How To Implement React “useInView” Custom Hook | by Stefan Mares | Nov, 2022

intersection supervisor, animation, and multiple refs

photo by mathias reding Feather unsplash

In this article, I will present how to create a custom hook useInView And use this to animate some elements when they enter the user’s view.

As the docs say, it’s a browser API. A browser function allows us to perform an action when a specific element intersects a specific target (by default, the user viewport).

I strongly recommend reading docs,

what can it be used for

There are some good applications, such as:

  • pause/play video when exiting/entering scene
  • Count how many times an article or post has been read by a user
  • lazy loading of images or any other content
  • display some cool animations
  • Dynamic navigation bar based on scrolling

How to quickly set up an Intersection Observer in React

We’ll need a ref to target our element that needs to be in view. Observer will be installed in useEffectAnd we can have a state that flags the element as being viewed.

what happened here? We display a paragraph at the bottom of the page, and we want to flag when that element is in view and when it is not. For that, we keep a reference to it.

When the component is mounted, we create a new instance of an intersection observer. We pass our callback function that will fire when the observer detects that our element has entered or exited the scene. entries The parameter represents our target nodes, in our case, only paragraphs from the bottom of the page. then, we call observe method with our target, and finally, we make sure that the observer is disconnected when the component is unmounted.

how to remove it in custom hook

We love clean code, don’t we? It would be nice to use this in other components, but we certainly don’t want to repeat about 20 lines of code each. So, let’s break it out into a separate hook and also give it an overview of several elements. It would also be nice to have a unique identifier for each element. We can use an id or data-attributes.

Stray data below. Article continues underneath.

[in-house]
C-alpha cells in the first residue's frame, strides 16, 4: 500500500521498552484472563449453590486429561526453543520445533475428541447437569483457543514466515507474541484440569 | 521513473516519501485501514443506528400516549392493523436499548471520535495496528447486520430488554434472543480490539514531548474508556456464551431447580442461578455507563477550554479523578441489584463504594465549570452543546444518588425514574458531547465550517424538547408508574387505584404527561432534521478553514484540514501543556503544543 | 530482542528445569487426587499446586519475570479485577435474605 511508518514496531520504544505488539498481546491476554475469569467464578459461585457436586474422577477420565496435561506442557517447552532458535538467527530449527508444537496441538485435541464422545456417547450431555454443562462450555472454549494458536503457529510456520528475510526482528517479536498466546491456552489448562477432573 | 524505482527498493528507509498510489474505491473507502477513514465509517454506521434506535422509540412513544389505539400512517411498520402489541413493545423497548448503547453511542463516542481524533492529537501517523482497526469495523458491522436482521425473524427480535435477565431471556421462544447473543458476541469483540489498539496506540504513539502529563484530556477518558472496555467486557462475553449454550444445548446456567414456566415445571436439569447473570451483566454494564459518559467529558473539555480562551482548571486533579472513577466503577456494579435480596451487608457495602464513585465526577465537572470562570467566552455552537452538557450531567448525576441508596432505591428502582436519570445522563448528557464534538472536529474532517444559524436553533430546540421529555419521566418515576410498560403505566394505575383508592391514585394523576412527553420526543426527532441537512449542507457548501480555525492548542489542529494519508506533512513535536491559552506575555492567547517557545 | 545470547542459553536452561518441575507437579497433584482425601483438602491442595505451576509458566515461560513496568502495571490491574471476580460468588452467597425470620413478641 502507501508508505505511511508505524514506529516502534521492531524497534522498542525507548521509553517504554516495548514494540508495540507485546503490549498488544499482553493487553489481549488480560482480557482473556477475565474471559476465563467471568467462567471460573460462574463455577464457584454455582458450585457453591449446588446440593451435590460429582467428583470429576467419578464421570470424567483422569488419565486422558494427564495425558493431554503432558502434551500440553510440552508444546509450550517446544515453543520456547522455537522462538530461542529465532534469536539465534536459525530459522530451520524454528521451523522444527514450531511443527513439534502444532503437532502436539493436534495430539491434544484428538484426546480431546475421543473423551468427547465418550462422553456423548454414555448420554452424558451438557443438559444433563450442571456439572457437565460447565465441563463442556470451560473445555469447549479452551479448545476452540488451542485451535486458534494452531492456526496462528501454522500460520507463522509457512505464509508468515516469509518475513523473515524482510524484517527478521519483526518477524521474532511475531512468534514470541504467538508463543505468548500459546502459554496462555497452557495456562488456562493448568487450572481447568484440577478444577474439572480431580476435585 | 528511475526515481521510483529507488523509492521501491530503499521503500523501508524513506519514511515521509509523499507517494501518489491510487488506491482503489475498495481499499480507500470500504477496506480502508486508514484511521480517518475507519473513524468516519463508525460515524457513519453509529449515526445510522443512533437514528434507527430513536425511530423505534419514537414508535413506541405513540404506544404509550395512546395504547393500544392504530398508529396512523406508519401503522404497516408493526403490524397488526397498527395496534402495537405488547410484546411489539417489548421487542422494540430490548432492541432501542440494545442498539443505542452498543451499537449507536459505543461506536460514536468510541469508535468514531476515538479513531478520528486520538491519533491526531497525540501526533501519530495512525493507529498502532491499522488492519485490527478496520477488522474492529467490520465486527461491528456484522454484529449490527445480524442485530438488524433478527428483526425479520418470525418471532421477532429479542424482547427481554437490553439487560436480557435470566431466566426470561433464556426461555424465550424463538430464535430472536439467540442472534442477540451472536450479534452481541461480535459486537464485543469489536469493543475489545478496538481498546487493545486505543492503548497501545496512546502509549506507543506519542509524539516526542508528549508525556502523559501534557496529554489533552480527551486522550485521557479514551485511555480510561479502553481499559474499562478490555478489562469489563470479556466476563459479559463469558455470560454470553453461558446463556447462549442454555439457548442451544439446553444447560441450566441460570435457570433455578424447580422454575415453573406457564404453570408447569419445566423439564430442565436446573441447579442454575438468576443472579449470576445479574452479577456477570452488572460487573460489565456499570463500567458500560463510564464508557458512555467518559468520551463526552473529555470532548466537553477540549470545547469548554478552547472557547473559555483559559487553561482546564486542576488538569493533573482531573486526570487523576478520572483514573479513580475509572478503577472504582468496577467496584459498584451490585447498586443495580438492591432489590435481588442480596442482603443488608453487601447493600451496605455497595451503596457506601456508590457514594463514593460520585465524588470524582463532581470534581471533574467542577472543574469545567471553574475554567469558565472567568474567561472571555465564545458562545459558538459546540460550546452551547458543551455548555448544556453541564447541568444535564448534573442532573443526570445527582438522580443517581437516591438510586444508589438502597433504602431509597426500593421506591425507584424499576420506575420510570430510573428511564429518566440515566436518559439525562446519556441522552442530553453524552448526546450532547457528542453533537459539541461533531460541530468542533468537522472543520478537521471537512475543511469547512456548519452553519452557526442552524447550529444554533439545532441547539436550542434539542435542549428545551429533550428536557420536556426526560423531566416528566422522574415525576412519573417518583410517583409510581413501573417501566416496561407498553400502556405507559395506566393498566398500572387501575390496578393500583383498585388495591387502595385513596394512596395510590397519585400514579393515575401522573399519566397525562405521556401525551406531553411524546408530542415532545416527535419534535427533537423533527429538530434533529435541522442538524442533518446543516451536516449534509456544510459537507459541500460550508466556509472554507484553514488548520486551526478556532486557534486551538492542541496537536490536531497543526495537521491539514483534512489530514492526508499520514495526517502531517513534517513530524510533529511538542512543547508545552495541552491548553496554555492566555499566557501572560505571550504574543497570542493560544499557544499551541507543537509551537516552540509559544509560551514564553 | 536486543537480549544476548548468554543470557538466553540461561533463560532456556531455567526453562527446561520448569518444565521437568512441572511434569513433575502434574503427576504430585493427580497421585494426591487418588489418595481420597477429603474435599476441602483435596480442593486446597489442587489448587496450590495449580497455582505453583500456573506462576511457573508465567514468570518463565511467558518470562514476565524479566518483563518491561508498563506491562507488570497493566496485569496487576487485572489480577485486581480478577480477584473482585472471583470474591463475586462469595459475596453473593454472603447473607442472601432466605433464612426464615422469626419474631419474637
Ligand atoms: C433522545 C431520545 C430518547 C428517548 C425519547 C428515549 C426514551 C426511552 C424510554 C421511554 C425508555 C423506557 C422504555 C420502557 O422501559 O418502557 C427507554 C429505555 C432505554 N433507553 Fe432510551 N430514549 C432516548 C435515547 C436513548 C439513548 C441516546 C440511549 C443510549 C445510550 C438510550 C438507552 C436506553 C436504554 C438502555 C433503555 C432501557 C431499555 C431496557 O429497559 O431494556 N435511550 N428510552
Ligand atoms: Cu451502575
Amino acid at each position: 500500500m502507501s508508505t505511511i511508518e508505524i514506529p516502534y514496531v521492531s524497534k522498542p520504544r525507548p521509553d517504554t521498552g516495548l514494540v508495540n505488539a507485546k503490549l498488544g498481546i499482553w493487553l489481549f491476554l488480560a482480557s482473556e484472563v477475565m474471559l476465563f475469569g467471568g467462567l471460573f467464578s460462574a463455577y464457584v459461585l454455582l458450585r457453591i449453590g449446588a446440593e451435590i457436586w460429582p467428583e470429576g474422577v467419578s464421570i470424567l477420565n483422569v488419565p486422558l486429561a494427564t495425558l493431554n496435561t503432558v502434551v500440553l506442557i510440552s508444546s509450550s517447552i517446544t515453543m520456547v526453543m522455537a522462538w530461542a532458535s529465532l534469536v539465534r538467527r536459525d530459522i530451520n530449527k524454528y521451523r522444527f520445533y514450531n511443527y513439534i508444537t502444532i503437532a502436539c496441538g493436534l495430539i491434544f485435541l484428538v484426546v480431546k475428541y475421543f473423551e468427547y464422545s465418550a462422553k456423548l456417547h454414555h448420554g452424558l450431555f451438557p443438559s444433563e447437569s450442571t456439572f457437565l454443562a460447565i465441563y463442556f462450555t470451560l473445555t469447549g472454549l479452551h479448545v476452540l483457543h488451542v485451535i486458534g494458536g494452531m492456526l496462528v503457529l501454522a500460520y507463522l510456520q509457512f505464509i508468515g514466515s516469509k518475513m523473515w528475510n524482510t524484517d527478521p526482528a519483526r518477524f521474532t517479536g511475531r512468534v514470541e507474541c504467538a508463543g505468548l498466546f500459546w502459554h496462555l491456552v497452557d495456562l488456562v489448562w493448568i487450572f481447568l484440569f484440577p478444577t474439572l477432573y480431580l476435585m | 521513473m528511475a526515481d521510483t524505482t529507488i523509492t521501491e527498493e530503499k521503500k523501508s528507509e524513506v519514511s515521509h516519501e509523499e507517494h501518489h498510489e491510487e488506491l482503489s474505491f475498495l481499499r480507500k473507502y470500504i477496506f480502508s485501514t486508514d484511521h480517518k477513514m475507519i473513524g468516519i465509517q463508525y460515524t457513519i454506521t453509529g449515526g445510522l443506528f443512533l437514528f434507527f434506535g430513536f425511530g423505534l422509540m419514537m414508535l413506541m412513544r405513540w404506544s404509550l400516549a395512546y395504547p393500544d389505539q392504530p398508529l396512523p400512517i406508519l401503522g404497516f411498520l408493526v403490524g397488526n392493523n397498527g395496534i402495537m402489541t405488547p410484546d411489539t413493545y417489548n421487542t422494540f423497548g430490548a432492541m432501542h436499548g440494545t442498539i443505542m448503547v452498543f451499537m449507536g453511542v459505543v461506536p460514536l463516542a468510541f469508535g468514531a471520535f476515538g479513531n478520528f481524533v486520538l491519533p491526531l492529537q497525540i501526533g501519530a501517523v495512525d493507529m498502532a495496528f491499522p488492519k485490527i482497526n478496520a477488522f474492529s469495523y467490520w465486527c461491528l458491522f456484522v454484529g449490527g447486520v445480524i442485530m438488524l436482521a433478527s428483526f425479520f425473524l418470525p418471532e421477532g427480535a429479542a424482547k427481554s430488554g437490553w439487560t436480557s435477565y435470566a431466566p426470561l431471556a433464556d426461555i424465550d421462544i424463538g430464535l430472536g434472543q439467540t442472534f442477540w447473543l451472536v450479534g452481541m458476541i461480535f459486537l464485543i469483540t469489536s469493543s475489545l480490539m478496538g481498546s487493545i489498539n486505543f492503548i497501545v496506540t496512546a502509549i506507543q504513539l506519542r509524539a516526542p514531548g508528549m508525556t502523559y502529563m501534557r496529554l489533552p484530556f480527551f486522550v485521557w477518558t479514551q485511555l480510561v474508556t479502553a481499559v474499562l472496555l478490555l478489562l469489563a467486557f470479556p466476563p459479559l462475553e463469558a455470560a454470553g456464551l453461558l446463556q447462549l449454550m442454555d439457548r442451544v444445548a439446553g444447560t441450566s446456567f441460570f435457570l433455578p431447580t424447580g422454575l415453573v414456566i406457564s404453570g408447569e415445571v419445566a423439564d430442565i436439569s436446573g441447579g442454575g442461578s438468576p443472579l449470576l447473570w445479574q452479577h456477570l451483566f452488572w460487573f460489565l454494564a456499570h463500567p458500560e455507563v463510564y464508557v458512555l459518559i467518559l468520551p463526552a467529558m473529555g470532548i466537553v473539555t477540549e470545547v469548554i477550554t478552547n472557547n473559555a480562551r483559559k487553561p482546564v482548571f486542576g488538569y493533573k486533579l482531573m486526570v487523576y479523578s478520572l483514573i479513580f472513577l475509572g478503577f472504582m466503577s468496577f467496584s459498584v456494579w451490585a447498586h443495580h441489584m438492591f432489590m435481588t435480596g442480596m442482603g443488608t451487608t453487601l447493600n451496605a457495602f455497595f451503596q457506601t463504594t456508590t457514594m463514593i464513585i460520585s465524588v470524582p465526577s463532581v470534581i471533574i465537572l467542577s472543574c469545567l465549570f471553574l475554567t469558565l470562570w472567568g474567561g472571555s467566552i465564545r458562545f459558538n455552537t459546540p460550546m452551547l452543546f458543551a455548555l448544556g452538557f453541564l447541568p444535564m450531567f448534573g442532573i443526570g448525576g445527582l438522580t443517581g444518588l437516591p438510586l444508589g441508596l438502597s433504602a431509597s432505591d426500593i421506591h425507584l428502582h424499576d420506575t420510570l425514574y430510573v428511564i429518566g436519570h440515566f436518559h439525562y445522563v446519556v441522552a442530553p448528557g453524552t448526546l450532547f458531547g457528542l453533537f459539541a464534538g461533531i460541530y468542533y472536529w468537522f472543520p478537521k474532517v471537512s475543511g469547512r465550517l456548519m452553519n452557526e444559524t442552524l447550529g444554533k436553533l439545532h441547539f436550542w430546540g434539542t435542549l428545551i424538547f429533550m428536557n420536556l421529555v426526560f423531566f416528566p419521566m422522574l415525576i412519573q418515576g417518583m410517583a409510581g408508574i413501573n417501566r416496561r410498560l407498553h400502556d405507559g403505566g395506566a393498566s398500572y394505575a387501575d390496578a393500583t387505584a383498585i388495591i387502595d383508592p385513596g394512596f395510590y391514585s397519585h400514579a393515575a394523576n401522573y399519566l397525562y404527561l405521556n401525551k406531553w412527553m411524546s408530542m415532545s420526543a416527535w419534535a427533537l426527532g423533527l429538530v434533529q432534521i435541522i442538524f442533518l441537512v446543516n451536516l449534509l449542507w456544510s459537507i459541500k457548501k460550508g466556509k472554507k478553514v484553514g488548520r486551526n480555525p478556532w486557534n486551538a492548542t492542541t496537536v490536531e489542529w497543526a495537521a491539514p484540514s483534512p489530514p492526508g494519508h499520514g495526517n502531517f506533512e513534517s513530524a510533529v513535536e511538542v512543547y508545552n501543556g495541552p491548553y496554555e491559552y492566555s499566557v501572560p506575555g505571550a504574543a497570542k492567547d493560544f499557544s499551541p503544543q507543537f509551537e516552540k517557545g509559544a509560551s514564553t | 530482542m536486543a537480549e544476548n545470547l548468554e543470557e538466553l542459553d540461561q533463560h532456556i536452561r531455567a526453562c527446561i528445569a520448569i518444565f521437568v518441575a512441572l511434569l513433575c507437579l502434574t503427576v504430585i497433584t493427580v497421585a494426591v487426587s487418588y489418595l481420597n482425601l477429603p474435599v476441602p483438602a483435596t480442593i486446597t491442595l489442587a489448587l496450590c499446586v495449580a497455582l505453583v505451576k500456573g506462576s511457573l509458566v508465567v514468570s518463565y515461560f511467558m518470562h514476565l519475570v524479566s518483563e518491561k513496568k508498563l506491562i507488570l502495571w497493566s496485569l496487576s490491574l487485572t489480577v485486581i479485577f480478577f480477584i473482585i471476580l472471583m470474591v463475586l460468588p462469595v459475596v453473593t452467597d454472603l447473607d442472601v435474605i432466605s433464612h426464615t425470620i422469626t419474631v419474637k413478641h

Quick Info: Data attributes are additional properties that we can attach to an HTML element to store some information without any visual representation. We have to respect it even by applying the pattern data behind our property.

Here, our hook becomes a nice black box that takes our elements ref and returns an object with the name of the element (passed as a data-attribute) and a flag indicating the current element is visible.

What we do differently in the callback is that we try to get the name of the element. If none is found, we show an alert. Otherwise, we toggle the element in our elements object if it is intersected. We must be aware that each element must have a unique name.

And here’s our component refactored:

This is just a basic example. I want the final developer to decide what is best for their scenario. As stated earlier, IDs can be used instead of data-attributes. The hook can also be parameterized to receive the name of a data-property. We can return an array instead of an object etc.

Below, I have a demo that was presented in the article, where I also added how to trigger the smooth fade animation. Cheers 🍺!

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